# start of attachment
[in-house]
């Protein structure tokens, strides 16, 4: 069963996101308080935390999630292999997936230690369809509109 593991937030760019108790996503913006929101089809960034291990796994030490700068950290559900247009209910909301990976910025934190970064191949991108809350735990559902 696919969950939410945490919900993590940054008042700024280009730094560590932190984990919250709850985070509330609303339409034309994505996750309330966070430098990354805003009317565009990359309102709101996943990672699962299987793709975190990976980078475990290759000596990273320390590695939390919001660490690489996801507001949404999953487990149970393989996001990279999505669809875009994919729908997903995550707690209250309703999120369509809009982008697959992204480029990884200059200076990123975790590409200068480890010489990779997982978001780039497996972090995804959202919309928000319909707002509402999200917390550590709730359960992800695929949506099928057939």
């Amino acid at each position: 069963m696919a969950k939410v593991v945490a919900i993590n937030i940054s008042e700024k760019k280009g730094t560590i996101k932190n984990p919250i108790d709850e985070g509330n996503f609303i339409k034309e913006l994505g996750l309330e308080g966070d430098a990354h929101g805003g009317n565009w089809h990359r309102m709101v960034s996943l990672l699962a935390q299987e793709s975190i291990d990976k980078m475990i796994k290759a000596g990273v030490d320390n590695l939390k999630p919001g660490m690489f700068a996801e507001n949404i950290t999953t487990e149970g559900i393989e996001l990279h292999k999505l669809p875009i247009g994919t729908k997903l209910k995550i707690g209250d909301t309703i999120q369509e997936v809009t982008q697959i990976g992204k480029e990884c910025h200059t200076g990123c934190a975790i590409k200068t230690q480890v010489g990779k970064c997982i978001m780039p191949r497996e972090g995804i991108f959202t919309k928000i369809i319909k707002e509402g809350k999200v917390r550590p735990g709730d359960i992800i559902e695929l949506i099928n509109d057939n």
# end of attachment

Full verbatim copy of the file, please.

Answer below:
[in-house]
């Protein structure tokens, strides 16, 4: 069963996101308080935390999630292999997936230690369809509109 593991937030760019108790996503913006929101089809960034291990796994030490700068950290559900247009209910909301990976910025934190970064191949991108809350735990559902 696919969950939410945490919900993590940054008042700024280009730094560590932190984990919250709850985070509330609303339409034309994505996750309330966070430098990354805003009317565009990359309102709101996943990672699962299987793709975190990976980078475990290759000596990273320390590695939390919001660490690489996801507001949404999953487990149970393989996001990279999505669809875009994919729908997903995550707690209250309703999120369509809009982008697959992204480029990884200059200076990123975790590409200068480890010489990779997982978001780039497996972090995804959202919309928000319909707002509402999200917390550590709730359960992800695929949506099928057939």
């Amino acid at each position: 069963m696919a969950k939410v593991v945490a919900i993590n937030i940054s008042e700024k760019k280009g730094t560590i996101k932190n984990p919250i108790d709850e985070g509330n996503f609303i339409k034309e913006l994505g996750l309330e308080g966070d430098a990354h929101g805003g009317n565009w089809h990359r309102m709101v960034s996943l990672l699962a935390q299987e793709s975190i291990d990976k980078m475990i796994k290759a000596g990273v030490d320390n590695l939390k999630p919001g660490m690489f700068a996801e507001n949404i950290t999953t487990e149970g559900i393989e996001l990279h292999k999505l669809p875009i247009g994919t729908k997903l209910k995550i707690g209250d909301t309703i999120q369509e997936v809009t982008q697959i990976g992204k480029e990884c910025h200059t200076g990123c934190a975790i590409k200068t230690q480890v010489g990779k970064c997982i978001m780039p191949r497996e972090g995804i991108f959202t919309k928000i369809i319909k707002e509402g809350k999200v917390r550590p735990g709730d359960i992800i559902e695929l949506i099928n509109d057939n």